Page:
By Debora Gordon
Story Bridges has been joining people across different values, generations, races, and organizations since April 2011. “We take bridging very seriously,” says founder Angela Zusman. “We’re always looking for collaborative partners to build as many bridges as possible.”
Zusman is a storyteller and oral historian. She created Story Bridges to help people tell their stories. She was particularly inspired by her work with elders in senior living facilities, where she found some seniors who were interested in stories as ways to create legacies. “It was a good place to look for prospective storytellers. Some people are very interested in telling their stories, some not. But it’s very impactful for everyone. I started noticing that people would have massive breakthroughs right in front of my face, and it was hugely transformational.”
Zusman describes storytelling as a path to community health. “When we are able to voice our truth and truly listen to one another; we see similarities where we once saw only differences, and in many cases, we can learn to respect each other. Our central focus is about health and healing.”
One of Story Bridges’ projects with the Oakland Unified School District is the African American Oral History Project at Edna Brewer Middle School. African American high school students are trained there in oral history methodology. They learn interviewing skills and camera work. Because the students often go out into their communities to collect stories, they also learn how to present themselves in professional ways.
A major focus is interviewing their middle school students at Edna Brewer Middle School. African American elementary school boys are asked a series of questions about what their lives are like, how they perceive themselves, and how they think they are perceived by others. “Some kids have to worry about how they walk down the street,” Zusman notes, and even “what they are wearing.”
Casey Briseno, 18, is a senior at Ralph J. Bunche H.S., and a Story Bridges intern. He has been interviewing 4th and 5th grade African American boys at Parker Elementary, asking them about growing up in Oakland. He says many of them see Oakland as a “bad place,” because of drive-by shootings and drug dealing. But some will also say this city is a “good place, if they were born and raised here, they have their family and their culture.”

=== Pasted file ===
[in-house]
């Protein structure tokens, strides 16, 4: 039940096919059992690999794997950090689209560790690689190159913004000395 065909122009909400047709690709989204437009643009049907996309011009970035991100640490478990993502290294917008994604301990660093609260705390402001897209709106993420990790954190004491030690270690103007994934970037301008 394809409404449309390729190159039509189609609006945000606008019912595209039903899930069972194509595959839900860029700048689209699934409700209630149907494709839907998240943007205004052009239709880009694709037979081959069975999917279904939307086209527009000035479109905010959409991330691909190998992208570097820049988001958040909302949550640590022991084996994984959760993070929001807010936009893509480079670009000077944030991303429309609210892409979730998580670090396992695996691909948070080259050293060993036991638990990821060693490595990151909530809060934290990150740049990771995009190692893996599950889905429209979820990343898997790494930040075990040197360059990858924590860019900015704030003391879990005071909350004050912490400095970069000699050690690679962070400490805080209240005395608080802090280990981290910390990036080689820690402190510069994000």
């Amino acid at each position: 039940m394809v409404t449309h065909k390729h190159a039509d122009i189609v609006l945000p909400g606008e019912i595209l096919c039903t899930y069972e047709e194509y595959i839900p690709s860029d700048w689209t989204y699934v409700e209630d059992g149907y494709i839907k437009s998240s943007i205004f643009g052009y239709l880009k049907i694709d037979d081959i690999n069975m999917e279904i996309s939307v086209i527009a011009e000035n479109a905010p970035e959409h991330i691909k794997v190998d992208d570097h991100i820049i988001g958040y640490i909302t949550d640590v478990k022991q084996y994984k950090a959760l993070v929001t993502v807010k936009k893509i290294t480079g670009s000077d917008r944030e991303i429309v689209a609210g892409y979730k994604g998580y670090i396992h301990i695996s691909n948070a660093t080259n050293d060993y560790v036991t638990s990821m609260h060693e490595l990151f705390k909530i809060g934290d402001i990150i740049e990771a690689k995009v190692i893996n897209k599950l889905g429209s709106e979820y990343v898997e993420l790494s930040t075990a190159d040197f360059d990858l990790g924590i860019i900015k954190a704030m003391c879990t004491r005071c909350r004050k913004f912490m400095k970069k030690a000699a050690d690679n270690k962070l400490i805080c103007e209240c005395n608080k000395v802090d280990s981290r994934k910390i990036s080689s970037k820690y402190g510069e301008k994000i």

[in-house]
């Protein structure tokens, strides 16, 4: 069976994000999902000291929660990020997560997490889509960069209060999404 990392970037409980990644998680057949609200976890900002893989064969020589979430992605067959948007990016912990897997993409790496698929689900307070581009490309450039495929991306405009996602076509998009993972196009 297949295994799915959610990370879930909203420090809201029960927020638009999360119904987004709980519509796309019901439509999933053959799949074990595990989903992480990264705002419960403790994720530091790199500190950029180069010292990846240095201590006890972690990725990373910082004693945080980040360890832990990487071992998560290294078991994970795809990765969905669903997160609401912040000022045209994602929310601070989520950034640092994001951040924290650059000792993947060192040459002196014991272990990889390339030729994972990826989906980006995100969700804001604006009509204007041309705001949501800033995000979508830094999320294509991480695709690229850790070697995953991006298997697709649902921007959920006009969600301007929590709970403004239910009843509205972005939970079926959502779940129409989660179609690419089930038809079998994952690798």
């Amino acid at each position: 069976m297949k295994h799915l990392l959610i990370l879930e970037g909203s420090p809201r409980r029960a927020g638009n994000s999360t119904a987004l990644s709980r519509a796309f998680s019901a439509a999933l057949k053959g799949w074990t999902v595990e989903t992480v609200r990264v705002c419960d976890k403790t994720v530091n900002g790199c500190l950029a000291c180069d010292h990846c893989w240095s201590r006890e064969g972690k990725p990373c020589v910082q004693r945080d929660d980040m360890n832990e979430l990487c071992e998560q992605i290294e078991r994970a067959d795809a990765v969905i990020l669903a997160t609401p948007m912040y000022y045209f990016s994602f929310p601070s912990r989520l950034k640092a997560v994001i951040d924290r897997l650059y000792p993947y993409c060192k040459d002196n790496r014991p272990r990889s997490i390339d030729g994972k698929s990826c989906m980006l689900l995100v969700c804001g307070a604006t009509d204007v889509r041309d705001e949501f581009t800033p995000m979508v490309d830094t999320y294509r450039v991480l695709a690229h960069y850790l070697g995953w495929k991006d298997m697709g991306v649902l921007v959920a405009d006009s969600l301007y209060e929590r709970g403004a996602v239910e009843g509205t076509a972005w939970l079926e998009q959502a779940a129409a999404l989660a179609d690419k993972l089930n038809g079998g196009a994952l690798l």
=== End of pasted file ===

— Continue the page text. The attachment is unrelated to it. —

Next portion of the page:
“These interviews have changed my thinking (that) this upcoming generation would be worse than us,” Casey explains, saying he loves his Story Bridges project and the young people he’s working with. “They’re smart. Their eyes are open to what’s going on in Oakland.”
Another Story Bridges intern, 18 year-old Eric Nobles, describes Story Bridges as, “a very chill environment, learning to interview people, law agents, kids, people in the streets, people in Oakland. The Oakland Tech senior feels he has gotten a lot out of his internship. “I’m more aware of Oakland, the people, their thoughts about the community.”
Story Bridges also helps its interns develop their social skills. Dewey High School senior Sean, 17, has been with the program since last spring. “This has helped me to overcome shyness. I’m more comfortable talking to strangers.”
Although he was born and raised in Oakland, after interviewing younger students, Sean is not sure he will continue living here when he has children of his own. “It’s too violent,” he explains, pointing to the black-on-black crime that especially bothers him. “I don’t want (my children) growing up having such a negative perception.”
For Zusman, it’s important for people to understand that young people do care, regardless of what we may make of their academic performances. She says they have demonstrated wisdom, curiosity and awareness, and an eagerness to contribute to the larger stories about our society. Story Bridges aims to bring that energy and interest to light.
You can learn more about Story Bridges’ mission, services and programs at www.storybridges.org.
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